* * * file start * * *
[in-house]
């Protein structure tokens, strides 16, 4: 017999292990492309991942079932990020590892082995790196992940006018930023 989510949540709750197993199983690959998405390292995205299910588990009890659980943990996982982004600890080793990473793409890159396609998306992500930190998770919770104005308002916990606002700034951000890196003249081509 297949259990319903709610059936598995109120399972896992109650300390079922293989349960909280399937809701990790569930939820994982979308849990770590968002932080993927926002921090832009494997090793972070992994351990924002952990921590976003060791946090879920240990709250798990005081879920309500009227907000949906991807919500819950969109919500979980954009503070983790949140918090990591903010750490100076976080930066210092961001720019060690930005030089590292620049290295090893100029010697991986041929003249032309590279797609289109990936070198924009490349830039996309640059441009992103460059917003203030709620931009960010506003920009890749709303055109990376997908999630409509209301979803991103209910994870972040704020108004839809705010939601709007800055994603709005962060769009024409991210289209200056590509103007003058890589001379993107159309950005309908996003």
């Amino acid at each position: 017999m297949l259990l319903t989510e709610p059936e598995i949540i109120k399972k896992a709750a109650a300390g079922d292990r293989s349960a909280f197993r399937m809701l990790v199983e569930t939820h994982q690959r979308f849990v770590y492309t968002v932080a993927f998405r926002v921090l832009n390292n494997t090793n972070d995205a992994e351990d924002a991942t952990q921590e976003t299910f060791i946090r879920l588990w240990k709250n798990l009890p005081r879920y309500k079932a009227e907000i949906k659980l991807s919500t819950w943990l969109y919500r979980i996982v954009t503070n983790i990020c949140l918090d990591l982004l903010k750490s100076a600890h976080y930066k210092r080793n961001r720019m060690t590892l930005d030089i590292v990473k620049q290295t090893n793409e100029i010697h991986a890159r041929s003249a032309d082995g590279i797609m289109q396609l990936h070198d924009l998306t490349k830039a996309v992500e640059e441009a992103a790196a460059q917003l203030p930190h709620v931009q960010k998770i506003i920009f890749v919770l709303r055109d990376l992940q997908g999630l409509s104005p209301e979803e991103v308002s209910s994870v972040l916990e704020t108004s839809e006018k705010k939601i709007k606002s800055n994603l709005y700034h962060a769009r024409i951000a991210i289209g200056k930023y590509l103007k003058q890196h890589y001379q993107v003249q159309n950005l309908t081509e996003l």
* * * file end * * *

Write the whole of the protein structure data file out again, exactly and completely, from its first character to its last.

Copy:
[in-house]
């Protein structure tokens, strides 16, 4: 017999292990492309991942079932990020590892082995790196992940006018930023 989510949540709750197993199983690959998405390292995205299910588990009890659980943990996982982004600890080793990473793409890159396609998306992500930190998770919770104005308002916990606002700034951000890196003249081509 297949259990319903709610059936598995109120399972896992109650300390079922293989349960909280399937809701990790569930939820994982979308849990770590968002932080993927926002921090832009494997090793972070992994351990924002952990921590976003060791946090879920240990709250798990005081879920309500009227907000949906991807919500819950969109919500979980954009503070983790949140918090990591903010750490100076976080930066210092961001720019060690930005030089590292620049290295090893100029010697991986041929003249032309590279797609289109990936070198924009490349830039996309640059441009992103460059917003203030709620931009960010506003920009890749709303055109990376997908999630409509209301979803991103209910994870972040704020108004839809705010939601709007800055994603709005962060769009024409991210289209200056590509103007003058890589001379993107159309950005309908996003």
């Amino acid at each position: 017999m297949l259990l319903t989510e709610p059936e598995i949540i109120k399972k896992a709750a109650a300390g079922d292990r293989s349960a909280f197993r399937m809701l990790v199983e569930t939820h994982q690959r979308f849990v770590y492309t968002v932080a993927f998405r926002v921090l832009n390292n494997t090793n972070d995205a992994e351990d924002a991942t952990q921590e976003t299910f060791i946090r879920l588990w240990k709250n798990l009890p005081r879920y309500k079932a009227e907000i949906k659980l991807s919500t819950w943990l969109y919500r979980i996982v954009t503070n983790i990020c949140l918090d990591l982004l903010k750490s100076a600890h976080y930066k210092r080793n961001r720019m060690t590892l930005d030089i590292v990473k620049q290295t090893n793409e100029i010697h991986a890159r041929s003249a032309d082995g590279i797609m289109q396609l990936h070198d924009l998306t490349k830039a996309v992500e640059e441009a992103a790196a460059q917003l203030p930190h709620v931009q960010k998770i506003i920009f890749v919770l709303r055109d990376l992940q997908g999630l409509s104005p209301e979803e991103v308002s209910s994870v972040l916990e704020t108004s839809e006018k705010k939601i709007k606002s800055n994603l709005y700034h962060a769009r024409i951000a991210i289209g200056k930023y590509l103007k003058q890196h890589y001379q993107v003249q159309n950005l309908t081509e996003l």